Perm secs get flak over action to combat fraud and corruption

Public Accounts Committee chair questions commitments to transparency and flags "vagueness" on investment for recovery work
The Cabinet Office

By Jim Dunton

12 Mar 2024

Cabinet Office permanent secretary Sir Alex Chisholm and Treasury perm sec James Bowler have been urged to be more transparent over the challenges government faces in battling fraud and corruption, following a report by watchdog MPs.

Public Accounts Committee chair Dame Meg Hillier also criticised Chisholm and Bowler for being vague about future investment to recover funds lost to fraud.

Her criticisms came in a letter to the perm secs published last week following PAC's September 2023 report Tackling fraud and corruption against government.

The report said that on top of roughly £16.4bn lost to tax and benefit fraud in 2022-23, the government could have lost up to £28.5bn to fraud and error, but did not know "exactly where or how".

Hillier said at the time that the government was "flying blind on the levels of fraud and corruption perpetrated against it". Among their recommendations, committee members called on the newly created Public Sector Fraud Authority to produce “an annual strategic intelligence report" on the level of fraud and corruption across government.

While the government's Treasury minutes response to the report accepted nine of its 10 recommendations, ministers pushed back against the call for the annual strategic intelligence report from PSFA – which is overseen by the Cabinet Office and the Treasury.

They argued that while the government would "seek to be transparent" about fraud and corruption, it would not publish "any information that could increase the fraud threat by showing how attacks could be executed".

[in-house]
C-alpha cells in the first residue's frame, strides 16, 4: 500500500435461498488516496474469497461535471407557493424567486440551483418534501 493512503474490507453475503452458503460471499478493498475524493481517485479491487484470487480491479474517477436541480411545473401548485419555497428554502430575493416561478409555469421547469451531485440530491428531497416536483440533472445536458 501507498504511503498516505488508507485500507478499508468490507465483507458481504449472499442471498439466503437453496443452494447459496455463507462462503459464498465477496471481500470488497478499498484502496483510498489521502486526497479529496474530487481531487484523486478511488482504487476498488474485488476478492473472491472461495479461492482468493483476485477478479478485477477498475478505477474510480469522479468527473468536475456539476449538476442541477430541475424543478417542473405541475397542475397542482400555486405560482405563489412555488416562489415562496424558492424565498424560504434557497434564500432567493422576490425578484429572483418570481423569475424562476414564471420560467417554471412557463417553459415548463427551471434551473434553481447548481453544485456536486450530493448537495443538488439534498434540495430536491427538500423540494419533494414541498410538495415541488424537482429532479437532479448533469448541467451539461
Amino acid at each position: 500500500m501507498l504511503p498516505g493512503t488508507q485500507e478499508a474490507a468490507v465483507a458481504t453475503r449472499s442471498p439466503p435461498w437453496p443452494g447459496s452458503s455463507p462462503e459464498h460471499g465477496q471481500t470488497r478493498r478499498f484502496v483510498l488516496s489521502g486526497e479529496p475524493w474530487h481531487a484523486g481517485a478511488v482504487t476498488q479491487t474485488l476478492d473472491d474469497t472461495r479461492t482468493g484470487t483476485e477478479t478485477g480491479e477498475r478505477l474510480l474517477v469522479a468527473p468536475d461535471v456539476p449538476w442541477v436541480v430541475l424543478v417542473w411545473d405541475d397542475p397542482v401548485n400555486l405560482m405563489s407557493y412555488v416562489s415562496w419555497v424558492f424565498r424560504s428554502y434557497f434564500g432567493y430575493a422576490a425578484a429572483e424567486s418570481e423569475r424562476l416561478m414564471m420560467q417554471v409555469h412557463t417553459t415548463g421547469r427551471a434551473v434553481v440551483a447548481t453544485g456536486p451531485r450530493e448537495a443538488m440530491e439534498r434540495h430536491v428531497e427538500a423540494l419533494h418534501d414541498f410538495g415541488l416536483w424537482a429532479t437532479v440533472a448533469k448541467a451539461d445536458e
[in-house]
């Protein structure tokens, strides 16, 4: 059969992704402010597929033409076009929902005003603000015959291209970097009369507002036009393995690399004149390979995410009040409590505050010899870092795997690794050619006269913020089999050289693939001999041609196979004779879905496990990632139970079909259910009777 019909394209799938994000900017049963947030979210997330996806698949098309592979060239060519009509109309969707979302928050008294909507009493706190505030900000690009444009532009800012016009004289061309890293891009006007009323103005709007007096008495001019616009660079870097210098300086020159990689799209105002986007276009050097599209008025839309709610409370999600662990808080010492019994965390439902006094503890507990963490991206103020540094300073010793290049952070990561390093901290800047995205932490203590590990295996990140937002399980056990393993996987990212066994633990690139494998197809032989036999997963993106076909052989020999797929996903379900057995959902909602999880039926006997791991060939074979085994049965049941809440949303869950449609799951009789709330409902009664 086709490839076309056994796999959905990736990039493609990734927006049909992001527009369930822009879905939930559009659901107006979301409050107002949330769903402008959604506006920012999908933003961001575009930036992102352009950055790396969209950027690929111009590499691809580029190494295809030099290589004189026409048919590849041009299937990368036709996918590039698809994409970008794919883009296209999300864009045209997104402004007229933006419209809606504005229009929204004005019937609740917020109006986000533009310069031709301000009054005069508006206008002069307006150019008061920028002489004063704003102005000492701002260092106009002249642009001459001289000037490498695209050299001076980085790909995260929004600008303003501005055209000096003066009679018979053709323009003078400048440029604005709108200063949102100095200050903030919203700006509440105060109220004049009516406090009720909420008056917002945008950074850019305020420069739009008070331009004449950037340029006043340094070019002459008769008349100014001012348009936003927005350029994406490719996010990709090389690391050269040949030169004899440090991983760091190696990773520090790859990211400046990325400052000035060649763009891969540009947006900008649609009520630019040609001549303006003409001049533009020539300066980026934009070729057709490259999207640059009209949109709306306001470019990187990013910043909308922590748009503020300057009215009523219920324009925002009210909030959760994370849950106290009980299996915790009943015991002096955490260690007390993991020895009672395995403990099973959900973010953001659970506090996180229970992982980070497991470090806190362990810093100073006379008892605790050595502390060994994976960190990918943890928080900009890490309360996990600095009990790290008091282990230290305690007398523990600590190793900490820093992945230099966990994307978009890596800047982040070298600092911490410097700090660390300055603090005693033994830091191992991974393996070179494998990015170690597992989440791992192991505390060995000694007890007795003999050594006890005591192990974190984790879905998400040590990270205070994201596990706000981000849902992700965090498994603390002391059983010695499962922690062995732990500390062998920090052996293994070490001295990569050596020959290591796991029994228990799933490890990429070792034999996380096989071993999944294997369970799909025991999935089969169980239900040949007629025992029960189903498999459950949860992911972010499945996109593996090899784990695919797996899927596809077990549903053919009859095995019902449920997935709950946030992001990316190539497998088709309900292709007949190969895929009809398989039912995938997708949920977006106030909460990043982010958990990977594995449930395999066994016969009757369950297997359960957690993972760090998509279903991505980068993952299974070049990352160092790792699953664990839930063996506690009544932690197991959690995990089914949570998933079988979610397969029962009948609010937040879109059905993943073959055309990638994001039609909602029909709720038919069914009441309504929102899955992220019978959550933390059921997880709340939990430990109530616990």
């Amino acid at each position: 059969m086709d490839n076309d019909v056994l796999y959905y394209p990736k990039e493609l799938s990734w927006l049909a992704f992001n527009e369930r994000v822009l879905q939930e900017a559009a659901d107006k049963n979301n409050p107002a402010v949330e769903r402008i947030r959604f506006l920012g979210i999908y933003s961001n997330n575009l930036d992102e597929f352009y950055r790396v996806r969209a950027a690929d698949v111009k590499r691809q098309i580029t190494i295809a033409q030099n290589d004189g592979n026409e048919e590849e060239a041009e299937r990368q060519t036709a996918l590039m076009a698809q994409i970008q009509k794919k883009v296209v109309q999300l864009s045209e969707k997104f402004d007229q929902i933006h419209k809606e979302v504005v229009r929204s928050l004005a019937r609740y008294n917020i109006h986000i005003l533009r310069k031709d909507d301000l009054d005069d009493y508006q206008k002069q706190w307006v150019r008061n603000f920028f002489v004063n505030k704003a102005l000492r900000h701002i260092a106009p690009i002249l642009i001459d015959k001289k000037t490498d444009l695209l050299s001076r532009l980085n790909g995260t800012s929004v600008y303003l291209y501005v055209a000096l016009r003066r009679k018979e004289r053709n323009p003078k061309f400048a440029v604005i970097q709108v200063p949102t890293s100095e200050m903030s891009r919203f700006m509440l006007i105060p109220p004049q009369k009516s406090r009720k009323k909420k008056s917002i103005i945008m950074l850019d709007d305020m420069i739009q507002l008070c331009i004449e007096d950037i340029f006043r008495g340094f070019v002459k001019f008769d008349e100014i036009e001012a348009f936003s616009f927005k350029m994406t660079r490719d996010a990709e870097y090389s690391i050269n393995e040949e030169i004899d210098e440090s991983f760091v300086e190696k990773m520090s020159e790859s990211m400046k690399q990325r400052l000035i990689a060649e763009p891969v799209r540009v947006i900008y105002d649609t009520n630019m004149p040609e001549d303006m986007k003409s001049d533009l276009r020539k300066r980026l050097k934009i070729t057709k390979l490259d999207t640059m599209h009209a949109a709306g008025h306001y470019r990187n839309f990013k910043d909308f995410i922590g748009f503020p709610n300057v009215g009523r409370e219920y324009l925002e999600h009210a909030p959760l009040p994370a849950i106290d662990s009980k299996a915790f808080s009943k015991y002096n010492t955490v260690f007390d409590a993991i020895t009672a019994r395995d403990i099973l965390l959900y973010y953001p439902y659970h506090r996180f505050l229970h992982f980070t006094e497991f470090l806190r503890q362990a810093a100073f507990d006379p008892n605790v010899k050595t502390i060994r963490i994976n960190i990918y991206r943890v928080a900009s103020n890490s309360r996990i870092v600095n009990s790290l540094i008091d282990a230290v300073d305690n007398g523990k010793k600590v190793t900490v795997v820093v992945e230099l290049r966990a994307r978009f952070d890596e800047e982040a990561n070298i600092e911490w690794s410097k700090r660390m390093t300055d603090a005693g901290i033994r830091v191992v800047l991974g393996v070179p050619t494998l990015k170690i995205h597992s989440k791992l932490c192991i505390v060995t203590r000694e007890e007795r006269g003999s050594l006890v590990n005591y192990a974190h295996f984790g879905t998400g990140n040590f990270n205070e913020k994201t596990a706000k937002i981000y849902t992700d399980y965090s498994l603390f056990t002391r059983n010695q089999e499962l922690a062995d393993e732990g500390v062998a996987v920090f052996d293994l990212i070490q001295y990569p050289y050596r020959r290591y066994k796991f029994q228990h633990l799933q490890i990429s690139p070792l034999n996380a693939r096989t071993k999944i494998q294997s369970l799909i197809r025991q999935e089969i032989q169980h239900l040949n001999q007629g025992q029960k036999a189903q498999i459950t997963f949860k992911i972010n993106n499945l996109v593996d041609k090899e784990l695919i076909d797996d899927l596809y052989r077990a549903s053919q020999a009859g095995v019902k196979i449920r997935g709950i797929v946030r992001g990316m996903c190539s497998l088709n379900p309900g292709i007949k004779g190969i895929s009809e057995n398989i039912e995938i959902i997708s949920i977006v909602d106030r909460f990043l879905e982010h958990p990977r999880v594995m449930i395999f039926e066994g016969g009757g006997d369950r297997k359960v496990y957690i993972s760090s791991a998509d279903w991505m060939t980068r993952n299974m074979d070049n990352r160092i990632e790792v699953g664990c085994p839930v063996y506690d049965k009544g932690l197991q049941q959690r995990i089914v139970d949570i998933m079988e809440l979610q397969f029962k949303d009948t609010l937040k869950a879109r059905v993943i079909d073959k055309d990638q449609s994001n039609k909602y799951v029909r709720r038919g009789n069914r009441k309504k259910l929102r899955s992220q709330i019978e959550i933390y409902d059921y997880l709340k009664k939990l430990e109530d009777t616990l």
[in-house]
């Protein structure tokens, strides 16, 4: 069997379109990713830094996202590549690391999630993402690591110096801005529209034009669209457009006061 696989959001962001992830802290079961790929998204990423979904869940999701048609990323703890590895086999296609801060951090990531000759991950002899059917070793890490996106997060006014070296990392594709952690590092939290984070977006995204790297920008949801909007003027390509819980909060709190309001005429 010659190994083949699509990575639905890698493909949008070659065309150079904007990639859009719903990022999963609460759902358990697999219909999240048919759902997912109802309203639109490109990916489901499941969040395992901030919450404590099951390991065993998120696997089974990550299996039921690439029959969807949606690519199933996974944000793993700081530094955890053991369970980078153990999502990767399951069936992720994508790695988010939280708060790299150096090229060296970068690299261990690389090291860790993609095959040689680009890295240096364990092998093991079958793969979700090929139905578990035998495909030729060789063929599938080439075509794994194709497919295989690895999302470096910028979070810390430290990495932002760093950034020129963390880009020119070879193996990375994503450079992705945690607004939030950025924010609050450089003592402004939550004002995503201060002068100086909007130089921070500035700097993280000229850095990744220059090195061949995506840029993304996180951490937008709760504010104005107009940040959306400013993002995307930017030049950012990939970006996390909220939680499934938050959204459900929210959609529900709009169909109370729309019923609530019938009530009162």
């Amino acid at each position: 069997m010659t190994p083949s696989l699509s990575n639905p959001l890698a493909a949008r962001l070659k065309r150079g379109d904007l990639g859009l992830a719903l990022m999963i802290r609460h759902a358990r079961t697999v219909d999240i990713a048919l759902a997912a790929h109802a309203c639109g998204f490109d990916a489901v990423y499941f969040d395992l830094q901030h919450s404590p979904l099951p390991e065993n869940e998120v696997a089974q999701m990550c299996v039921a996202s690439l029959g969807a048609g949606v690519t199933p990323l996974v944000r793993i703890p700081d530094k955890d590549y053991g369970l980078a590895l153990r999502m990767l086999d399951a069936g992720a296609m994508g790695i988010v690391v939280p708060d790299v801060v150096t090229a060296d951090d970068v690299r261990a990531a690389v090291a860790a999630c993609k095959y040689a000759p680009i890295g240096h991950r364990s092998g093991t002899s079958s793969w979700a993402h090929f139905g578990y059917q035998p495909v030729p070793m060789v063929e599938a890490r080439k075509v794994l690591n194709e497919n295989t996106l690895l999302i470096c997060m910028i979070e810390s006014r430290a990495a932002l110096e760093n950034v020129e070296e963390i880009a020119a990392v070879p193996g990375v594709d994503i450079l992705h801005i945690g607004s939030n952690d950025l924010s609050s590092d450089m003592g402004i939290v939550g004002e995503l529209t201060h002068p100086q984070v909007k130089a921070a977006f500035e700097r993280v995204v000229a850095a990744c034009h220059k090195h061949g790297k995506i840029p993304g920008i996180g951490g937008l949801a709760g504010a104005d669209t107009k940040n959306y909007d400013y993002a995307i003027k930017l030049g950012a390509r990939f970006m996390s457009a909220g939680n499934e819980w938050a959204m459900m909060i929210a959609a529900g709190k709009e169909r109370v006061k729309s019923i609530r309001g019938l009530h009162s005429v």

The Treasury minutes response said PSFA was commited to creating a "high-risk fraud portfolio" that would provide a strategic intelligence picture of the highest risk areas for sharing across government and would continue to publish Fraud Landscape reports and bulletins. But it rejected the recommendation for the publication of a separate strategic intelligence report.

Hillier said the decision was disappointing, and that she doubted setting out an appraisal of challenges faced by government and its capacity to deal with them would aid the work of potential fraudsters.

"It is a reasonable expectation that you provide transparency on where the strategic fraud risks lie and on the adequacy of government’s response to these risks," she said in her letter to Chisholm and Bowler.

"I am not convinced that doing so would inevitably increase the fraud threat. I would welcome suggestions on how you could fulfil the spirit of this recommendation, if not through an annual strategic intelligence report."

Hillier asked Chisholm and Bowler whether future Fraud Landscape reports could be enhanced to "give a proper strategic view" on fraud risk across government and whether resources are being effectively deployed.

She added: "If there is a real concern about publishing such a report I would welcome a discussion about the committee having access to a report on reading room terms."

Elsewhere in her letter, Hillier said that although the government had accepted PAC's recommendation that the Treasury should work with departments to recover as much money lost to fraud as possible, ministers had been short on detail in relation to funding for the work.

"While I welcome your commitment to increase counter-fraud investment, you have been vague in how you will do so beyond previously announced initiatives," she said.

Hillier said that almost all of the £1bn Chisholm and Bowler said would be spent on tackling fraud at an evidence session for last year's report had been invested in the Department for Work and Pensions.

"You note in your response that HM Treasury will continue to invest in fraud recovery initiatives with 'reasonable levels of investment return' on a case-by-case basis." she said. "But you have not explained why you are not already investing in recoveries in other departments, set out your expectations for how much fraud can be recovered, nor your criteria for assessing when to invest more on specific initiatives.

"As is, your answer does not give me confidence government will recover fraud and error from the pandemic to the maximum extent possible."

Hillier gave Chisolm and Bowler until 27 March to respond to her concerns.

Chisholm is due to step down as Cabinet Office perm sec and civil serivce chief operating officer next month.

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